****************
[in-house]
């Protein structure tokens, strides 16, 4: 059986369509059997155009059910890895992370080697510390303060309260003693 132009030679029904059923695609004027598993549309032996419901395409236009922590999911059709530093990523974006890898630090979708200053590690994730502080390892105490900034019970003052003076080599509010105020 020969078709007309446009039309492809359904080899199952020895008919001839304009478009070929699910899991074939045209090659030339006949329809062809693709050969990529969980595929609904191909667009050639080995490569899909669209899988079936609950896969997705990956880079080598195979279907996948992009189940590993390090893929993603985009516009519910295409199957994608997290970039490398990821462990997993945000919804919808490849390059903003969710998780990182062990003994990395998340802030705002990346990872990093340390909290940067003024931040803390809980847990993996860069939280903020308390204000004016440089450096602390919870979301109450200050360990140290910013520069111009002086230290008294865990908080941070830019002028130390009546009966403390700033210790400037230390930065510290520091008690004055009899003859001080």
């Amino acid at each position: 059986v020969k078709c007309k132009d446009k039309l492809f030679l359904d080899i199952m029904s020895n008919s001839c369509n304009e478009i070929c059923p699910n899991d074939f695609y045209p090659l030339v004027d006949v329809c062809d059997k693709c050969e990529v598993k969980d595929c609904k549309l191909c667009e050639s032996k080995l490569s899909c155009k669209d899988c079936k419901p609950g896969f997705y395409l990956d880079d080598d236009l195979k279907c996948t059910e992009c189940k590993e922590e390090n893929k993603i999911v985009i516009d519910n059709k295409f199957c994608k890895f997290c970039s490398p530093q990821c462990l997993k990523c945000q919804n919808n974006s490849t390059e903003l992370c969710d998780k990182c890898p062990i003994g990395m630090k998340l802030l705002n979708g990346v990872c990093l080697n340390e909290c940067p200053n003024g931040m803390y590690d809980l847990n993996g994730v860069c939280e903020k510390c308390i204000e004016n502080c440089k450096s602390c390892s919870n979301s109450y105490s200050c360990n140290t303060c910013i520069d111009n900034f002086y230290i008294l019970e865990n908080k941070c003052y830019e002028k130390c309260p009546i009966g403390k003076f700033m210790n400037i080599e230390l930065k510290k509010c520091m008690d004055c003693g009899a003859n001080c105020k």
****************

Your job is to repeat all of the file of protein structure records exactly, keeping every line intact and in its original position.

[in-house]
């Protein structure tokens, strides 16, 4: 059986369509059997155009059910890895992370080697510390303060309260003693 132009030679029904059923695609004027598993549309032996419901395409236009922590999911059709530093990523974006890898630090979708200053590690994730502080390892105490900034019970003052003076080599509010105020 020969078709007309446009039309492809359904080899199952020895008919001839304009478009070929699910899991074939045209090659030339006949329809062809693709050969990529969980595929609904191909667009050639080995490569899909669209899988079936609950896969997705990956880079080598195979279907996948992009189940590993390090893929993603985009516009519910295409199957994608997290970039490398990821462990997993945000919804919808490849390059903003969710998780990182062990003994990395998340802030705002990346990872990093340390909290940067003024931040803390809980847990993996860069939280903020308390204000004016440089450096602390919870979301109450200050360990140290910013520069111009002086230290008294865990908080941070830019002028130390009546009966403390700033210790400037230390930065510290520091008690004055009899003859001080």
């Amino acid at each position: 059986v020969k078709c007309k132009d446009k039309l492809f030679l359904d080899i199952m029904s020895n008919s001839c369509n304009e478009i070929c059923p699910n899991d074939f695609y045209p090659l030339v004027d006949v329809c062809d059997k693709c050969e990529v598993k969980d595929c609904k549309l191909c667009e050639s032996k080995l490569s899909c155009k669209d899988c079936k419901p609950g896969f997705y395409l990956d880079d080598d236009l195979k279907c996948t059910e992009c189940k590993e922590e390090n893929k993603i999911v985009i516009d519910n059709k295409f199957c994608k890895f997290c970039s490398p530093q990821c462990l997993k990523c945000q919804n919808n974006s490849t390059e903003l992370c969710d998780k990182c890898p062990i003994g990395m630090k998340l802030l705002n979708g990346v990872c990093l080697n340390e909290c940067p200053n003024g931040m803390y590690d809980l847990n993996g994730v860069c939280e903020k510390c308390i204000e004016n502080c440089k450096s602390c390892s919870n979301s109450y105490s200050c360990n140290t303060c910013i520069d111009n900034f002086y230290i008294l019970e865990n908080k941070c003052y830019e002028k130390c309260p009546i009966g403390k003076f700033m210790n400037i080599e230390l930065k510290k509010c520091m008690d004055c003693g009899a003859n001080c105020k």